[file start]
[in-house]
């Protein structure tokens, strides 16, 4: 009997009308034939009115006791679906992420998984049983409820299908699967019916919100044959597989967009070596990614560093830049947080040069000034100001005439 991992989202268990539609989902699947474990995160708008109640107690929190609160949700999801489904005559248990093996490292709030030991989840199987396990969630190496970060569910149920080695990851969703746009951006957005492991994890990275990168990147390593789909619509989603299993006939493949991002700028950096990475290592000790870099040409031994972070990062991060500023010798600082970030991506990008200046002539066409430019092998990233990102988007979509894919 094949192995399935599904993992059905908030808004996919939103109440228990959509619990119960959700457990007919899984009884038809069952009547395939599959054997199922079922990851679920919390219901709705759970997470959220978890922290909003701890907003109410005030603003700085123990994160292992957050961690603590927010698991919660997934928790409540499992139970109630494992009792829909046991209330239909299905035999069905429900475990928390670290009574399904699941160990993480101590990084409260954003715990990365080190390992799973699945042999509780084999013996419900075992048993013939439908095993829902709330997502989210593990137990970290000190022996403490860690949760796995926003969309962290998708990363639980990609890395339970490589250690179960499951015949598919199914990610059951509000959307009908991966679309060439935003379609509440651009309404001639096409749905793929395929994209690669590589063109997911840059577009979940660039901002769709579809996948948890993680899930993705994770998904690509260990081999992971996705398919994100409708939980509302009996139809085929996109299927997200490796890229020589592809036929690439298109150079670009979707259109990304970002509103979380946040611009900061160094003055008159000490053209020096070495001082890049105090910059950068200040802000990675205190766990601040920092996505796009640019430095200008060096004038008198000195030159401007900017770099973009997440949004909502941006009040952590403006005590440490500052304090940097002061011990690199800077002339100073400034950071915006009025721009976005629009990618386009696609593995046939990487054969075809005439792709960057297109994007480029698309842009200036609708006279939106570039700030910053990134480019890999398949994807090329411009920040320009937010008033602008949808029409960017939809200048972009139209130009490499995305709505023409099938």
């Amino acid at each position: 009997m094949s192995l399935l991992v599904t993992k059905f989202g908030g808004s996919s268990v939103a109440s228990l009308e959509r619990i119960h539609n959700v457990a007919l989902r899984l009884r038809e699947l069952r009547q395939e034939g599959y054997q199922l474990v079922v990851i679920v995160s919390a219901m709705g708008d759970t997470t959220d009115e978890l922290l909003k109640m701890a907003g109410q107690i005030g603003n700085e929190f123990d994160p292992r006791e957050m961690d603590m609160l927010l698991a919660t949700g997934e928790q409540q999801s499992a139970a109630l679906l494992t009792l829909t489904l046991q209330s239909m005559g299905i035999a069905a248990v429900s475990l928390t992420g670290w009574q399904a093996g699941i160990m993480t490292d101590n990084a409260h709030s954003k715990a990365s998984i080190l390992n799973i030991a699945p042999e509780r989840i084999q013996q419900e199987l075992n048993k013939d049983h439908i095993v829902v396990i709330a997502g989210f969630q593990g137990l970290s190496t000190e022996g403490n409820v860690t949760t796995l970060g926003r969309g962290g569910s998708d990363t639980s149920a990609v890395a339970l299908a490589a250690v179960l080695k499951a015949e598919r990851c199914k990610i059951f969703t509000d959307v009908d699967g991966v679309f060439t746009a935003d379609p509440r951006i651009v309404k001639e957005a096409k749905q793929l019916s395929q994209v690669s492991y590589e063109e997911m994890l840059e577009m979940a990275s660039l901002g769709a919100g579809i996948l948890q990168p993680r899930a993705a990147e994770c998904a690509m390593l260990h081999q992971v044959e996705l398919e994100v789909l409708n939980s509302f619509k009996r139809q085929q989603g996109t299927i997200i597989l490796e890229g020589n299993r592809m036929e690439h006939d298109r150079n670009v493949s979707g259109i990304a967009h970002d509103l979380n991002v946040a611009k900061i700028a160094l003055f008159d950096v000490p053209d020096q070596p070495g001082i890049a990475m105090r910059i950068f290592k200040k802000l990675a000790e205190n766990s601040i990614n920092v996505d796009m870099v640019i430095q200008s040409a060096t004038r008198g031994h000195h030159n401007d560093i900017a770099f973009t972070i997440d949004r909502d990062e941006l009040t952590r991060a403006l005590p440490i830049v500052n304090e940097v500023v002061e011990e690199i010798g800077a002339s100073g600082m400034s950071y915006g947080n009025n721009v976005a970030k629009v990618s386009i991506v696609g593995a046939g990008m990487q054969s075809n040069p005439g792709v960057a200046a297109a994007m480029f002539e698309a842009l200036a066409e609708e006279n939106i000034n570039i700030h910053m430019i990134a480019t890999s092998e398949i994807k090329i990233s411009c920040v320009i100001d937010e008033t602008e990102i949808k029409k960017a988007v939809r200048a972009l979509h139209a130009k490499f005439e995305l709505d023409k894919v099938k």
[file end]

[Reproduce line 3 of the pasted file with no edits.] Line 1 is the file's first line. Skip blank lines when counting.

């Amino acid at each position: 009997m094949s192995l399935l991992v599904t993992k059905f989202g908030g808004s996919s268990v939103a109440s228990l009308e959509r619990i119960h539609n959700v457990a007919l989902r899984l009884r038809e699947l069952r009547q395939e034939g599959y054997q199922l474990v079922v990851i679920v995160s919390a219901m709705g708008d759970t997470t959220d009115e978890l922290l909003k109640m701890a907003g109410q107690i005030g603003n700085e929190f123990d994160p292992r006791e957050m961690d603590m609160l927010l698991a919660t949700g997934e928790q409540q999801s499992a139970a109630l679906l494992t009792l829909t489904l046991q209330s239909m005559g299905i035999a069905a248990v429900s475990l928390t992420g670290w009574q399904a093996g699941i160990m993480t490292d101590n990084a409260h709030s954003k715990a990365s998984i080190l390992n799973i030991a699945p042999e509780r989840i084999q013996q419900e199987l075992n048993k013939d049983h439908i095993v829902v396990i709330a997502g989210f969630q593990g137990l970290s190496t000190e022996g403490n409820v860690t949760t796995l970060g926003r969309g962290g569910s998708d990363t639980s149920a990609v890395a339970l299908a490589a250690v179960l080695k499951a015949e598919r990851c199914k990610i059951f969703t509000d959307v009908d699967g991966v679309f060439t746009a935003d379609p509440r951006i651009v309404k001639e957005a096409k749905q793929l019916s395929q994209v690669s492991y590589e063109e997911m994890l840059e577009m979940a990275s660039l901002g769709a919100g579809i996948l948890q990168p993680r899930a993705a990147e994770c998904a690509m390593l260990h081999q992971v044959e996705l398919e994100v789909l409708n939980s509302f619509k009996r139809q085929q989603g996109t299927i997200i597989l490796e890229g020589n299993r592809m036929e690439h006939d298109r150079n670009v493949s979707g259109i990304a967009h970002d509103l979380n991002v946040a611009k900061i700028a160094l003055f008159d950096v000490p053209d020096q070596p070495g001082i890049a990475m105090r910059i950068f290592k200040k802000l990675a000790e205190n766990s601040i990614n920092v996505d796009m870099v640019i430095q200008s040409a060096t004038r008198g031994h000195h030159n401007d560093i900017a770099f973009t972070i997440d949004r909502d990062e941006l009040t952590r991060a403006l005590p440490i830049v500052n304090e940097v500023v002061e011990e690199i010798g800077a002339s100073g600082m400034s950071y915006g947080n009025n721009v976005a970030k629009v990618s386009i991506v696609g593995a046939g990008m990487q054969s075809n040069p005439g792709v960057a200046a297109a994007m480029f002539e698309a842009l200036a066409e609708e006279n939106i000034n570039i700030h910053m430019i990134a480019t890999s092998e398949i994807k090329i990233s411009c920040v320009i100001d937010e008033t602008e990102i949808k029409k960017a988007v939809r200048a972009l979509h139209a130009k490499f005439e995305l709505d023409k894919v099938k």